Michael Kopech (257.95 185/316) 2019 IP: 0


Another power arm returning from Tommy John surgery, Michael Kopech, is getting a good amount of hype early in the 2020 draft season. Like McCullers Jr., Kopech will have 16 months to recover before he meets up with his White Sox friends in Arizona for Spring Training.


Unlike McCullers Jr., Kopech will likely start the season in Triple-A and have his innings monitored throughout the year. We can also look to the pitching acquisitions of Keuchel, and Gio Gonzalez as indicators that Kopech may be more of a slow burn.


With that being said, that doesn’t mean there isn’t potential value here. Kopech has a tool box that includes blazing fastballs, knee-buckling sliders, fading changeups and a solid curveball, which rounds out a complete bag of tricks. The stuff is electric and has garnered comps to Thor of New York. His control has always been the key to unlock his potential.


Now, not to be a wet blanket, but that does give me some pause for buying in big on Kopech for 2020. As previously mentioned, control can be sporadic for TJ returners in their first year back, and if we’re adding that to the equation of Kopech’s past issues of harnessing his pitch mix, then there could be some ugly starts in his future.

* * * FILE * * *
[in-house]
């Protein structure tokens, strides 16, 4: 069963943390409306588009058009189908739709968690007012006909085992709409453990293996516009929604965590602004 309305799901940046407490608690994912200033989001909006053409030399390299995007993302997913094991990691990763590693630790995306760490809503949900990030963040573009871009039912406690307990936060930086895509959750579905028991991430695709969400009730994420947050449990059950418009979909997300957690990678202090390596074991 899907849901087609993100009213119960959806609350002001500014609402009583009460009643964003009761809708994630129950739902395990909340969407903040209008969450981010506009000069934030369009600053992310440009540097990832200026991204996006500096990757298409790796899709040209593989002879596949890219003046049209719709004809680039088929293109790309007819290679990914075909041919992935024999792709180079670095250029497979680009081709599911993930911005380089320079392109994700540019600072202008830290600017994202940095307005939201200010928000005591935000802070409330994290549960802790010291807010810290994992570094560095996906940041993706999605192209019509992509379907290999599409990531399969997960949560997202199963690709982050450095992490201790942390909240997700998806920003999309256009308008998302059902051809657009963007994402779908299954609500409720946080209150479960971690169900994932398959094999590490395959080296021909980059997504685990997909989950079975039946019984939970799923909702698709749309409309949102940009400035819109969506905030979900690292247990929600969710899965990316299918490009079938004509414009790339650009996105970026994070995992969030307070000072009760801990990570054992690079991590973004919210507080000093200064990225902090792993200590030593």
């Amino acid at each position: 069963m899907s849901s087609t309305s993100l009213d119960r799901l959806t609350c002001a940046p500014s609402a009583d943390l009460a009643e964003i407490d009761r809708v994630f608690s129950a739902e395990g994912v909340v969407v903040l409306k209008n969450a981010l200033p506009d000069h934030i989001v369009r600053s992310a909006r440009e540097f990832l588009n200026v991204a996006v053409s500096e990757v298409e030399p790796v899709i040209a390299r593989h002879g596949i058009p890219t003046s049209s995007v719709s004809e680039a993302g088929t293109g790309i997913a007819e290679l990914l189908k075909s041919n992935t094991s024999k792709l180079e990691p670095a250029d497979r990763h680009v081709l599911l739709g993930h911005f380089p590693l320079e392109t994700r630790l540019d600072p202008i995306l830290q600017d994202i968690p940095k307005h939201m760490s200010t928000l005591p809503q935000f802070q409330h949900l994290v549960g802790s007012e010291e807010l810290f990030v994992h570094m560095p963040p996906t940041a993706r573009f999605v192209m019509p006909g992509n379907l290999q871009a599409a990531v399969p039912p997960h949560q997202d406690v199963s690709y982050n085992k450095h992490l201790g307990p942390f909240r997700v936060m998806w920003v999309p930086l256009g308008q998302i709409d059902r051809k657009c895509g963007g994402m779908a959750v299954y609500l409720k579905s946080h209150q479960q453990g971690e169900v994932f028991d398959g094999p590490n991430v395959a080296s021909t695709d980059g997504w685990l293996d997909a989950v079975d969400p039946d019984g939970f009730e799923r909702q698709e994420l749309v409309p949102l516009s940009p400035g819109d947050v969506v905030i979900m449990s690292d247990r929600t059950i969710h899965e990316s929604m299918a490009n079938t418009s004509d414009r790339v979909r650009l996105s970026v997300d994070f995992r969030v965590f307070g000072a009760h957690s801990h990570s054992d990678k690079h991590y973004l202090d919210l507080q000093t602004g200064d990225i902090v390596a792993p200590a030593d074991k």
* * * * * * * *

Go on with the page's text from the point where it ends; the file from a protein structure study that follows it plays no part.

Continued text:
I’m still willing to grab some shares at his current cost of pick 258, and hope for 100+ quality innings with solid strikeouts. He is one of many SPs I like in this ADP range, so I’ll be seeking opportunities to grab at least two out of Brendan McKay, Alcantara, Houser, DeSclafani, Garrett Richards, Dylan Cease, and Aaron Civale (ADPs within 30 picks). My pitching staff composition will determine whether I favor ceiling or floor (Yarbrough/Matz) type SPs.


There is a chance that with the White Sox SP signings his price actually drops, at which point I’d be even more in as I could surely get him with some of the SPs I mentioned above. But that could be wishful thinking as it might be difficult to find a league where at least one team isn’t still high on him. Something to monitor.


Conclusion

In review with their current ADPs in mind, I’m likely passing on Sean Manaea, definitely buying Lance McCullers Jr., and picking my spots with Michael Kopech with an eye to buy more if his price drops.

In the next article, I’ll take a look at the next four SPs, two old and two young, who are hoping to make their injury-plagued 2019 seasons a faint drifting memory of the past.


* ADPs listed are as of 12/26

Statistical credits: FanGraphs, Baseball Savant, Baseball-Reference.

Photo Credit (pre-edit): Bob Levey, Getty Images